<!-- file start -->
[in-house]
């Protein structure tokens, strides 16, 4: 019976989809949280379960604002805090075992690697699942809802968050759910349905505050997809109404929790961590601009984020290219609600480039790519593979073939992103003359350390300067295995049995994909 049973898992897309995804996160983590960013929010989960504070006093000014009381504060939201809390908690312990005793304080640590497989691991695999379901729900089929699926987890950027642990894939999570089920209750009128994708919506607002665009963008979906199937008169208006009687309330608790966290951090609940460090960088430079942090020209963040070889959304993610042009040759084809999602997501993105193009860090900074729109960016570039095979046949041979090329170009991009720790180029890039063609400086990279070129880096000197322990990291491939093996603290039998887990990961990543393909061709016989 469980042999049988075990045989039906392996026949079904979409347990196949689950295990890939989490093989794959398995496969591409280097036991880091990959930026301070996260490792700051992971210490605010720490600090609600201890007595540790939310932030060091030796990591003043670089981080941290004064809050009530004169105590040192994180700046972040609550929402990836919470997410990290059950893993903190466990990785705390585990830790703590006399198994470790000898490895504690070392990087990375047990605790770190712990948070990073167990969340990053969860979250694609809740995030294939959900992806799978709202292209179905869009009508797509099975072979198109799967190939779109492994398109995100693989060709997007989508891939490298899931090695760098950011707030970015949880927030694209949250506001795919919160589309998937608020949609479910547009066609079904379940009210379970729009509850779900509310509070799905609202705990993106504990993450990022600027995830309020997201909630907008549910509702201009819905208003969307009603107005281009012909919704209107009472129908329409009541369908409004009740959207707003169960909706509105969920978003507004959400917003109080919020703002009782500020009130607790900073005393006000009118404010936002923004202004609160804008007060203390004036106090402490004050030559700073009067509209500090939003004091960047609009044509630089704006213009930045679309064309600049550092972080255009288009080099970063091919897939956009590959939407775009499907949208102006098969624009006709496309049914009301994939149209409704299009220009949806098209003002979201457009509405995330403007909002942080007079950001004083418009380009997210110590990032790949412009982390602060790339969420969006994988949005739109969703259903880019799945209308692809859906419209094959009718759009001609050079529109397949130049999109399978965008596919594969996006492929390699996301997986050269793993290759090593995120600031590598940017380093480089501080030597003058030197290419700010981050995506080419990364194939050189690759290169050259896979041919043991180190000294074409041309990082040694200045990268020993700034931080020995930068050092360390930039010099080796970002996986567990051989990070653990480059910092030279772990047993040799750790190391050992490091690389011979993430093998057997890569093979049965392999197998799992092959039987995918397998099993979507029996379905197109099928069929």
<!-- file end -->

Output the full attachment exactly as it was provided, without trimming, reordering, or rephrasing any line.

[in-house]
């Protein structure tokens, strides 16, 4: 019976989809949280379960604002805090075992690697699942809802968050759910349905505050997809109404929790961590601009984020290219609600480039790519593979073939992103003359350390300067295995049995994909 049973898992897309995804996160983590960013929010989960504070006093000014009381504060939201809390908690312990005793304080640590497989691991695999379901729900089929699926987890950027642990894939999570089920209750009128994708919506607002665009963008979906199937008169208006009687309330608790966290951090609940460090960088430079942090020209963040070889959304993610042009040759084809999602997501993105193009860090900074729109960016570039095979046949041979090329170009991009720790180029890039063609400086990279070129880096000197322990990291491939093996603290039998887990990961990543393909061709016989 469980042999049988075990045989039906392996026949079904979409347990196949689950295990890939989490093989794959398995496969591409280097036991880091990959930026301070996260490792700051992971210490605010720490600090609600201890007595540790939310932030060091030796990591003043670089981080941290004064809050009530004169105590040192994180700046972040609550929402990836919470997410990290059950893993903190466990990785705390585990830790703590006399198994470790000898490895504690070392990087990375047990605790770190712990948070990073167990969340990053969860979250694609809740995030294939959900992806799978709202292209179905869009009508797509099975072979198109799967190939779109492994398109995100693989060709997007989508891939490298899931090695760098950011707030970015949880927030694209949250506001795919919160589309998937608020949609479910547009066609079904379940009210379970729009509850779900509310509070799905609202705990993106504990993450990022600027995830309020997201909630907008549910509702201009819905208003969307009603107005281009012909919704209107009472129908329409009541369908409004009740959207707003169960909706509105969920978003507004959400917003109080919020703002009782500020009130607790900073005393006000009118404010936002923004202004609160804008007060203390004036106090402490004050030559700073009067509209500090939003004091960047609009044509630089704006213009930045679309064309600049550092972080255009288009080099970063091919897939956009590959939407775009499907949208102006098969624009006709496309049914009301994939149209409704299009220009949806098209003002979201457009509405995330403007909002942080007079950001004083418009380009997210110590990032790949412009982390602060790339969420969006994988949005739109969703259903880019799945209308692809859906419209094959009718759009001609050079529109397949130049999109399978965008596919594969996006492929390699996301997986050269793993290759090593995120600031590598940017380093480089501080030597003058030197290419700010981050995506080419990364194939050189690759290169050259896979041919043991180190000294074409041309990082040694200045990268020993700034931080020995930068050092360390930039010099080796970002996986567990051989990070653990480059910092030279772990047993040799750790190391050992490091690389011979993430093998057997890569093979049965392999197998799992092959039987995918397998099993979507029996379905197109099928069929």